The quasi 2-day wave (QTDW) at 82–97 km altitude over Collm
(51

The quasi 2-day wave (QTDW) is one of the most striking
dynamical features in the mesosphere and lower thermosphere. The QTDW was
first reported by

Regarding possible forcing mechanisms,

A hemispheric asymmetry has been observed

In the following we present analyses of the QTDW from a meteor radar (MR) at
Collm (51

A commercial VHF MR, distributed under the brand name SKiYMET

The meteor trail reflection heights vary between

The periods of the QTDW are obtained from Lomb–Scargle periodogram analyses
that are based on

Lomb–Scargle periodogram of the meridional wind for
a time interval of 11 days centered on 25 July 2010 (

To obtain amplitudes and phases of the QTDW a least-squares fit has been
applied to the zonal and meridional horizontal half-hourly winds, which
includes the prevailing wind, tidal oscillations of

The upper and lower panels of Fig.

Upper panel: total annual amplitudes between September

Periodograms of the meridional amplitude for the
years 2004–2014 at

The vertical zonal wind shear, which has been calculated from the difference
of the respective prevailing wind components at

Distribution of QTDW periods in summer (May–Aug) for the years

Generally, the meridional amplitude in Fig.

The lower panel of Fig.

The distribution of meridional amplitudes during the years

In each winter from

In the following we concentrate on the more intense summer QTDW, referring to
the months of May–August. In order to investigate the distribution of
periods with respect to the amplitudes, Fig.

In the following we show summer QTDW data for amplitudes of at least

The phase differences between zonal and meridional QTDW components at

Histogram of the

Histogram of the

Figure

Vertical wavelengths

Left panel: mean phase difference (black) between
zonal and meridional components for 2004–2014 and their standard deviations.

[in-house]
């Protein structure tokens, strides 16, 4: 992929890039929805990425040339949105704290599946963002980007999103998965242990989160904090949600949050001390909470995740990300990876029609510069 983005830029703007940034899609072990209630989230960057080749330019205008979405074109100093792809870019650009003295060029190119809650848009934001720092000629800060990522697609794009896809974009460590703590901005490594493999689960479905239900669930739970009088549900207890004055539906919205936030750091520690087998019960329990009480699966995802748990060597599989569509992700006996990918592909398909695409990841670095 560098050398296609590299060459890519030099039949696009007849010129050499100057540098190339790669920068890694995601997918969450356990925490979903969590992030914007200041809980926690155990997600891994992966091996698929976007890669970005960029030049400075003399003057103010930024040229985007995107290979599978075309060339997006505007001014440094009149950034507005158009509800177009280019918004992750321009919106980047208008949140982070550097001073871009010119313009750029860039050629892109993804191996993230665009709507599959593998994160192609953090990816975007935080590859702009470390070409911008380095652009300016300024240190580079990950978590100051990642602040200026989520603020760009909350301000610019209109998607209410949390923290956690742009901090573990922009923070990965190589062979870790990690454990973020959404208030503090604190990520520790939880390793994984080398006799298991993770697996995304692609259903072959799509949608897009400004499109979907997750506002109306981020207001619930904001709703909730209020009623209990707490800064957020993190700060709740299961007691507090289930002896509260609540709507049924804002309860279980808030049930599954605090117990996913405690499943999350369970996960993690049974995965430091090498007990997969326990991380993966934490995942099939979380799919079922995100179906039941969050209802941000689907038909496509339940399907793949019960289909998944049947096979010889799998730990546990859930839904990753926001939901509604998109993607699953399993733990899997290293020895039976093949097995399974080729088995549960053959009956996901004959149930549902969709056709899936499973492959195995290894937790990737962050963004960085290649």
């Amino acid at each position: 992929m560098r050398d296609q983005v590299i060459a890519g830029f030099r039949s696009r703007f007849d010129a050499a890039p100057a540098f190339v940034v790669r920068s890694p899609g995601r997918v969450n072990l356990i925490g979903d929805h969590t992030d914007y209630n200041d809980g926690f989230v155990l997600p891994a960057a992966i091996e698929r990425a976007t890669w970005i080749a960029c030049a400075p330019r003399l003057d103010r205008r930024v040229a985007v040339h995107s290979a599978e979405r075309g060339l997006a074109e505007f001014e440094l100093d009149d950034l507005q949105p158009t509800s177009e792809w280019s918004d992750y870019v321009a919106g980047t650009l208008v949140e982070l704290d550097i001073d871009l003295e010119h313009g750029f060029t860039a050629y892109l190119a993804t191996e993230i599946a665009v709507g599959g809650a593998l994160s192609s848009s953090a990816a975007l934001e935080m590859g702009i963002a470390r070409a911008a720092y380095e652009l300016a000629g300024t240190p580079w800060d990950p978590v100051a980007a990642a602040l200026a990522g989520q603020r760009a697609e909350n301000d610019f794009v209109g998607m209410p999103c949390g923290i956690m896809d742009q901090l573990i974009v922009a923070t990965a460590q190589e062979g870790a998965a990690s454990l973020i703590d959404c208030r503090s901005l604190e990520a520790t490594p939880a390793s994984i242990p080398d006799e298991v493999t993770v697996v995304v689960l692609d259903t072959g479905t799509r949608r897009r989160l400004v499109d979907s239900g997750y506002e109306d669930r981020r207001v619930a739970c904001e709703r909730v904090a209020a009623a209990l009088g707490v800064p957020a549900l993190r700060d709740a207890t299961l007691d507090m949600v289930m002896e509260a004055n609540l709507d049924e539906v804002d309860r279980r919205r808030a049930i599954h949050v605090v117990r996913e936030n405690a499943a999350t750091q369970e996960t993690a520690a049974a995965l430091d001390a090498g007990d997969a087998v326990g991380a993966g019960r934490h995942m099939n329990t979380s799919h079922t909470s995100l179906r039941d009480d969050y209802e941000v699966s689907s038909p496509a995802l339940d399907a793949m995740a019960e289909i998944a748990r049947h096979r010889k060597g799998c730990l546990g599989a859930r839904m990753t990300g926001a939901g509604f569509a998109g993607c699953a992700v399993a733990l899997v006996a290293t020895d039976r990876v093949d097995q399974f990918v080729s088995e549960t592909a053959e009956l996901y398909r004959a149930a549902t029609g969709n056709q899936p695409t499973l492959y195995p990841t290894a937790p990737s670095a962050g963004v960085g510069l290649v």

Right panel: zonal (red) and meridional (green) mean amplitudes for 2004–2014 and
their standard deviations. Amplitude difference with standard deviation in
blue. For both panels only dates with total amplitude

We apply superposed epoch analyses in two ways. First, the key events are
defined from the time series of the amplitude. Therefore, the time series is
filtered using a Lanczos low-pass filter with

Histogram of daily vertical wavelengths during
summer (May–August) for the time period from

A correlation of QTDW amplitudes to the

Superposed epoch analysis of vertical wind shear of the
zonal prevailing wind in blue and QTDW total amplitudes in red at

Seasonal mean QTDW total amplitudes for summer
(May–August, upper panel) and winter (November–February, lower panel, the
year refers to the one of the respective January) for different altitudes in
orange, green, blue and red. Error bars denote the standard error given by
the standard deviation of the

In summer, the amplitudes qualitatively show similar inter-annual variability
at each altitude with a major maximum in

In winter, amplitudes at different altitudes are not always as homogeneous as
in summer. However, there is a clear peak in all altitudes during winter
2005/2006 when a major stratospheric warming was observed. This is in good
agreement with the general view that enhanced planetary wave activity can
cause stratospheric warmings. The correlation between QTDW winter amplitudes
and solar radio flux in the lower height gates is slightly higher than in
summer but still not significant. Correlation coefficients vary between

As presented in the periodograms in Fig.

As a result, the estimates (2) and (3) behave very similar to the seasonal mean values concerning magnitudes and sign of the correlation coefficients for correlations with solar radio flux and vertical shear of the zonal wind.

Using the maximum as an estimate, the correlation with solar radio flux in
summer turns out to be slightly positive for most altitudes with

To conclude, differences obtained with the four methods are not very large. Thus, the obtained relation between QTDW amplitudes and wind shear is robust and independent from the chosen method.

The QTDW is analyzed from Collm VHF meteor radar data. The considered time
series begins after the installation of the radar in

On a

Phase differences between the zonal and meridional component turn out to be
slightly larger than 90

Vertical wavelengths were calculated from the vertical phase gradients. The
mode of a fitted lognormal distribution is

Furthermore, we find a connection between vertical zonal wind shear and QTDW
amplitudes by applying superposed epoch analyses. They show a maximum of
amplitudes about

Between QTDW amplitudes and the

We acknowledge the support from the German Research Foundation (DFG) and
Universität Leipzig within the program of open-access publishing. F10.7
solar radio flux data have been provided by NGDC through FTP access at